Argentina, Tucuman : 24th July 2002

So, we were three again and just when we thought we could get going again, Miss M got the flu… and just when she got over it, the weather changed and it was rain, cold and wind for 5 days solid. Everybody advised us NOT to leave while the weather stayed miserable and we were all very happy after a few days to have seen bright sun and blue skies again. Miss M was sad to leave all her new friends behind and she promised Santiago Castellanos that while she is in Argentina, she would only drink Villa Mora wine. Miss M was very impressed with this lovely red wine and was lucky enough to have some every night during her stay in Cordoba. Santiago also said that Villa Mora would become one of the official sponsors of the TATA Challenge in the form of providing help and contacts along the way… and he had indeed stayed true to his word. For those who would like to read more about this tasty wine, the origin of the name Lola Mora and much more, go to www.lolamorawine.com.ar.

It was a Saturday morning when everybody gathered very early at El Galpon, grooming us, drinking Mate and getting the packs ready. Miss M decided that I would be the riding horse and Tusa would be on the lead. Eduardo (the lad who has the polo school at El Galpon) and his girlfriend and her sister all got on top of their horses to accompany us out of the city as they knew all the short cuts and back-roads. When we got outside Cordoba city on the main road to our next destination, we said goodbye to our riding companions and headed off.

Tusa wasn't co-operating greatly and kept on pulling back for the first 10km but got a bit better after that… well, until we had our first little accident. I don't know what happened exactly but all of a sudden Tusa gave a big jump and in the process the leading rope went around Miss M's leg, pulling her off me, straight to mother earth! I got an awful fright and nearly stepped on Miss M as she hit the ground. Fortunately nobody was seriously hurt and after Miss M regained her composure, she looked around to see who had spotted the fall! She led us to the nearest tree to catch our breath and after a while she was back on top of me again.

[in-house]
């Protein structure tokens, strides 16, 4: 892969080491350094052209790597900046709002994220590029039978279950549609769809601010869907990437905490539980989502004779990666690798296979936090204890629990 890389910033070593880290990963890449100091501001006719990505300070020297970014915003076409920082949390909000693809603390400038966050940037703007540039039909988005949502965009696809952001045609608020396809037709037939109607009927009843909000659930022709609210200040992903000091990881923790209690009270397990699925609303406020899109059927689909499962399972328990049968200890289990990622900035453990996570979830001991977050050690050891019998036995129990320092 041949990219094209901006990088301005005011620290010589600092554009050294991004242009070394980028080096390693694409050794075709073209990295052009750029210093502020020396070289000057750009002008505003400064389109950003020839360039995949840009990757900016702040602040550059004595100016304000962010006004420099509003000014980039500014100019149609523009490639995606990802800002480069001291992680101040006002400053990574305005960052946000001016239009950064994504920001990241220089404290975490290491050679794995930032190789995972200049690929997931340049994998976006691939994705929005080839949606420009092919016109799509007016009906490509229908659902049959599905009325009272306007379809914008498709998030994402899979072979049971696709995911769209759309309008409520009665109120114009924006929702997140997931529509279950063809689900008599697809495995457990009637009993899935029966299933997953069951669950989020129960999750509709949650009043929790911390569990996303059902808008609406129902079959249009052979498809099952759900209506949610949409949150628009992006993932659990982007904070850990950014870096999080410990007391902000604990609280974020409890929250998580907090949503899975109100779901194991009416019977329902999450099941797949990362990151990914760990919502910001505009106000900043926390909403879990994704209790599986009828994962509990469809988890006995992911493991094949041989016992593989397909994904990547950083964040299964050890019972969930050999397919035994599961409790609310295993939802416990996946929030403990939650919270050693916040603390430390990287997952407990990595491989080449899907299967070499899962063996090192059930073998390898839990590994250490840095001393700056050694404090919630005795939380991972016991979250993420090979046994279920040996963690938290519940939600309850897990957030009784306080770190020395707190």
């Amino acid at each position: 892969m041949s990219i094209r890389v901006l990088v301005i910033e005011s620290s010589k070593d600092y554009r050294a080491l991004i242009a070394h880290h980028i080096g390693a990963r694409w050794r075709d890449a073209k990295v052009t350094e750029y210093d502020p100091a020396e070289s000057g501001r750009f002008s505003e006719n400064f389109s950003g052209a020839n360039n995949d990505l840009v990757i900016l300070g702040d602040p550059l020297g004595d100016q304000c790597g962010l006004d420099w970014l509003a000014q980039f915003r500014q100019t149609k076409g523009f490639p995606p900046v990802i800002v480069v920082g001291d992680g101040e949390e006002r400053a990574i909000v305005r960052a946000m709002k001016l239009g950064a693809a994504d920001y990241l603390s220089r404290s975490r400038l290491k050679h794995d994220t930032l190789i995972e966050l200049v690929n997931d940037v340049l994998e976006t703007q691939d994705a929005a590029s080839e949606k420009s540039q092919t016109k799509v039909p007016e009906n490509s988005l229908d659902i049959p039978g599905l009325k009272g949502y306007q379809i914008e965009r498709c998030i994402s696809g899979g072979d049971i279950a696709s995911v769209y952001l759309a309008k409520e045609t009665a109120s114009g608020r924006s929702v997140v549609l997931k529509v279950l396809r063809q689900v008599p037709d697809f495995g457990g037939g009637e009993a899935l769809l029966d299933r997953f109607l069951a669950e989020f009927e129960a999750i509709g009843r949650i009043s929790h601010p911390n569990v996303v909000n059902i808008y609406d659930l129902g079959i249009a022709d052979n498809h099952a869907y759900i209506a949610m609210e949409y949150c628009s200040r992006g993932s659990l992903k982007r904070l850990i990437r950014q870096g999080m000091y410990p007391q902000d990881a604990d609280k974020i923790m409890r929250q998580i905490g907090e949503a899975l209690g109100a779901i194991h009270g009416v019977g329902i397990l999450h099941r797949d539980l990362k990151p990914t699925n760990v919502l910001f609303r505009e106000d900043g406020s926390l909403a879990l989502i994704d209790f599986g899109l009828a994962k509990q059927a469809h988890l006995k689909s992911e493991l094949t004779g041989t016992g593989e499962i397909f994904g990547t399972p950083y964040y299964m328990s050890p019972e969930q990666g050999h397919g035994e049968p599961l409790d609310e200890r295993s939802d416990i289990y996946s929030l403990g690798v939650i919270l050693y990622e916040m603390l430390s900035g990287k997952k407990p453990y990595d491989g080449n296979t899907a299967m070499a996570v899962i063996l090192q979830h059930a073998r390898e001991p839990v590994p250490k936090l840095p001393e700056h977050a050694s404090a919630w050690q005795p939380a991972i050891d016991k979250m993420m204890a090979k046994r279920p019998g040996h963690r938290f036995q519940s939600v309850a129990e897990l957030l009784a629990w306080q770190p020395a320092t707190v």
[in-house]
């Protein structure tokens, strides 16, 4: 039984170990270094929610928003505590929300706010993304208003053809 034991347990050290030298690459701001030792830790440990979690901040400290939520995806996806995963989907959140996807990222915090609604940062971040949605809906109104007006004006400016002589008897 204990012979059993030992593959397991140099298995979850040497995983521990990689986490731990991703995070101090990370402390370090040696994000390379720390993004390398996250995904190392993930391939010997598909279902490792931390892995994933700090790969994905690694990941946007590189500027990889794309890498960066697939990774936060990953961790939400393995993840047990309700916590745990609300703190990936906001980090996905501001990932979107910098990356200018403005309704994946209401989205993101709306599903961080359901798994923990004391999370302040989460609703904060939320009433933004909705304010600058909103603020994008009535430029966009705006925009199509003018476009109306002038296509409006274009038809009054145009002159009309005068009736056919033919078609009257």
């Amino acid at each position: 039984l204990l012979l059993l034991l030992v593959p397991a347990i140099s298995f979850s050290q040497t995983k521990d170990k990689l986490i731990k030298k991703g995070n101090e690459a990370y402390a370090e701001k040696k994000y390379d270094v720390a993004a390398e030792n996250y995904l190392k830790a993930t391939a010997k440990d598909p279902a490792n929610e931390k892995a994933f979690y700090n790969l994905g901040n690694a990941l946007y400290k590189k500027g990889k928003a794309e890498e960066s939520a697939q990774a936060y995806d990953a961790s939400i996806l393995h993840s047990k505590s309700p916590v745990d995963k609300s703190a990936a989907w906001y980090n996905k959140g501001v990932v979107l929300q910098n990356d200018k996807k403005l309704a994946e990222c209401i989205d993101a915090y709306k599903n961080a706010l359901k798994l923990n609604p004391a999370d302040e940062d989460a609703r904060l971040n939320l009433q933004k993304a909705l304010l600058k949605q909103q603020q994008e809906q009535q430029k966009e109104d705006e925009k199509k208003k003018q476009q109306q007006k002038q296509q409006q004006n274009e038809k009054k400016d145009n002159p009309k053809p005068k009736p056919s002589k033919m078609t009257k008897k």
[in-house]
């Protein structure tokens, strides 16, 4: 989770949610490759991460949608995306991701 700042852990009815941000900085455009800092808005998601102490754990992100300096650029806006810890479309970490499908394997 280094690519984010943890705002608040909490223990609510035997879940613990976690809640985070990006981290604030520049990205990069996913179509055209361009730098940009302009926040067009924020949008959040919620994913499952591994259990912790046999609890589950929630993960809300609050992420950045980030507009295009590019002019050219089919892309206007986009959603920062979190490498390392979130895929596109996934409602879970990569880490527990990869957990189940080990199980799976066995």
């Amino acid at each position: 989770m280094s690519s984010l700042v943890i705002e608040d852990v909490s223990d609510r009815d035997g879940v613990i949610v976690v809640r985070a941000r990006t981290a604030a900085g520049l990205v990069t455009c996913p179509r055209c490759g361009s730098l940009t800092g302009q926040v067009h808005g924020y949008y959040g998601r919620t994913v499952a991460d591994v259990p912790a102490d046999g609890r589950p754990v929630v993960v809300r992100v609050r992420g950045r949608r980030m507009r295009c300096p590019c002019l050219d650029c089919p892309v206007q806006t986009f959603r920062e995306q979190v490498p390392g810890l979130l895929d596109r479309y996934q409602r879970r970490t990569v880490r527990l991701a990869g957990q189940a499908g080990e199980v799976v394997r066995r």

Everything went smoothly until Tusa and I spotted our first train and what happened next was truly terrifying. I am forbidden to tell you what happened - Miss M's orders - but all I can say that it was nearly a fatal incident. Apologies for having to keep you in suspense but I am sure that Miss M will share the story with you at some stage.

Because of all the happenings during the day, we arrived at the outskirts of Jesus Maria when it was already dark. Miss M was very tired and hungry and had the shakes when we finally came to a halt. Our host-family arrived and the two girls offered to ride us back to the house and Miss M to go in the car. Miss M was so happy about this and when we finally arrived at the house, she already had a shower and was ready to tuck into the barbecue.

The next morning Mr. Sebastian Bush looked at our feet and announced that whoever shod us, had done a bad job and suggested to rectify the matter. He is a very experienced Farrier and in no time we were the proud owners of new shoes. Our next stop was only 25km away on a dirt road and when we got their Carlos awaited us with lovely alfalfa, maize and water. He was also so kind to hose down our tired and warm legs. He breeds Criollo's himself and he gave Miss M a lot of sound advice while she tucked into Sylvi's peach tart.